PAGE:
Security and Defence


Solving Crises in Latin America

16 Dec 2019 - 15:18
Bron: Protest against US military intervention in Venezuela © Fibonacci Blue
Economic involvement instead of interventions

Political discontent and protests are currently tormenting Latin American countries. In Ecuador the government has been forced to temporarily move out of the capital due to violence and vandalism. In Bolivia protests have led to the resignation of President Morales. In Argentina people have protested against the involvement of the IMF. In Venezuela the situation has evolved into a humanitarian crisis. These are only a few examples of troubled countries in the region. Even though the root causes of the turmoil are different, there is one overarching aspect: a growing level of dissatisfaction among the people, fuelled by the economic policies of the past few years. Moreover, the prospects for the nearby future are not favourable, as the refugee crisis in Venezuela continues to unfold and there is a possibility for an escalation of violence in Bolivia.

"One overarching aspect is a growing level of dissatisfaction among the people, fuelled by the economic policies of the past few years."

Another worrisome development is that politicians are turning to the armed forces to resolve crises, thereby ignoring the lessons of the region’s past: military coups do not lead to democratic transitions, but push countries in a less democratic direction. Besides, a growing level of geopolitical rivalry in the region can be witnessed. The current prevailing instability makes Latin American countries even more vulnerable to influence from abroad. Altogether, this raises the question of whether the outside world should intervene or if another approach is preferred?

Foreign political or military intervention undesirable for historical reasons

Firstly, a foreign political or military intervention is not desirable for historical reasons. Like Africa and the Middle East, Latin American countries have a long history of foreign powers interfering in their internal affairs. Whereas in the 15th and 16th centuries the region was predominantly occupied by Spain and Portugal, the beginning of the 19th century saw the arrival of the United States with the implementation of the Monroe Doctrine, by which European countries were ordered to stay out of the western hemisphere. Moreover, during the Cold War, the US did not refrain from meddling in Latin American affairs in order to avoid the spread of communism into the American backyard.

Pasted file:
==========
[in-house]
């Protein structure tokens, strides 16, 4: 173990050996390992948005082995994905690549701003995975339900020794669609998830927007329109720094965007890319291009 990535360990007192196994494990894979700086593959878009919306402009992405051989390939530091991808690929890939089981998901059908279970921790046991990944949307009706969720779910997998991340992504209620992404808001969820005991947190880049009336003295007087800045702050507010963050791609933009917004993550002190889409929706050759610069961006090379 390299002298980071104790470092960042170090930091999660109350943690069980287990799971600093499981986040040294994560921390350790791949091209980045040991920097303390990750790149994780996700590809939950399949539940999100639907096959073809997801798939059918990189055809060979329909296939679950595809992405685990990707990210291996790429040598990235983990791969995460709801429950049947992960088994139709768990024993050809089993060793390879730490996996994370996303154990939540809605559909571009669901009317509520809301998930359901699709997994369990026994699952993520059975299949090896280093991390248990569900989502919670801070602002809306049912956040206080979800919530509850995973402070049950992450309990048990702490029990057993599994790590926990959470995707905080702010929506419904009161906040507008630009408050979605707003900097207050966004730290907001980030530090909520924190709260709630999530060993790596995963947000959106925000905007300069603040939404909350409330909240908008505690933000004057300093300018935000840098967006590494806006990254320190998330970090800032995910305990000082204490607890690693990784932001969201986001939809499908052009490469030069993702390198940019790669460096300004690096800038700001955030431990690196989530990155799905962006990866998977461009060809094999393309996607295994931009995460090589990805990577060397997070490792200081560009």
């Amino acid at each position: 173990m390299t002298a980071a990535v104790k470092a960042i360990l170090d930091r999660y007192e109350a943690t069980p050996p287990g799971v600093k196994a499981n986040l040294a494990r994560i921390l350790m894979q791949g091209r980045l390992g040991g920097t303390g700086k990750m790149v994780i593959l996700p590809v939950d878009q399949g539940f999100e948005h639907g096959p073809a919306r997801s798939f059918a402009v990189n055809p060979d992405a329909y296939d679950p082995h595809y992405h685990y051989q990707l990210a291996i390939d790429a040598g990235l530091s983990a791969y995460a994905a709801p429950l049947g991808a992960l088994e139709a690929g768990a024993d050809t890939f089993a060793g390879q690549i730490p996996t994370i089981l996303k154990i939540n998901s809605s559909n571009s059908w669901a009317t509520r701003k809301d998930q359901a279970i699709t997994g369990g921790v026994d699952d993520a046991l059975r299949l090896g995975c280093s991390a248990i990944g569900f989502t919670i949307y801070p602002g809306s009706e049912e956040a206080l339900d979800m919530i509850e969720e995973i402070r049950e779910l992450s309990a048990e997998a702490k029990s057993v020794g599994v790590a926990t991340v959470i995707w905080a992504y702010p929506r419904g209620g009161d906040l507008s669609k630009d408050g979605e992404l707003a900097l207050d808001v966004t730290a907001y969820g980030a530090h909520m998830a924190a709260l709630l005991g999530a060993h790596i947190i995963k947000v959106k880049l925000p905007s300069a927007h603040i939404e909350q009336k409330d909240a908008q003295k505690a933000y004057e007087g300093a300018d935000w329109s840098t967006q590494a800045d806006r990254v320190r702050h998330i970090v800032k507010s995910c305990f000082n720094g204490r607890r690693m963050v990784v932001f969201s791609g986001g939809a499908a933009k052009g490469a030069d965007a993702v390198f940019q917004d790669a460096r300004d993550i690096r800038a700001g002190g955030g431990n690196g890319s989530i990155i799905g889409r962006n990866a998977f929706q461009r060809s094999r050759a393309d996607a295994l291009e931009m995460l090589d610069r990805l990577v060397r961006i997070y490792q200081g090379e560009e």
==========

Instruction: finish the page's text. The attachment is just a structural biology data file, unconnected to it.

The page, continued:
"Latin Americans resent being bullied by foreign powers."

Even though times have changed, foreign powers are still showing a profound interest in the region today: while France is still involved in mainland South America (French Guiana), the Caribbean islands are still of importance to the US, the UK and other European countries. In addition, geopolitical rivalry between China, Russia and the US is clearly visible in Latin America, as demonstrated by their interference in the Venezuelan crisis and the Chinese construction of a second ‘Panama Canal’ in Nicaragua. Even though most countries have been independent for almost two centuries, they continue to know what it is like to have others prying into their affairs. Hence, Latin Americans resent being bullied by foreign powers.

Unintended consequences

Secondly, history has shown that foreign interventions with the purpose of re-establishing peace or achieving regime change may come with unintended consequences. For example, the US-supported military coup in Chile in 1973 overthrew Salvador Allende, the democratically-elected president. He was replaced by General Pinochet, who imposed a brutal military regime, within which torture was a part of daily business. Even though the US achieved its goal by removing Allende from the presidency, it still resulted in the instalment of a government that severely violated international humanitarian law. Hence, given the unintentional consequences that may come with an intervention, this should not be regarded as a solution to ongoing problems in Latin America.  

Geopolitical consequences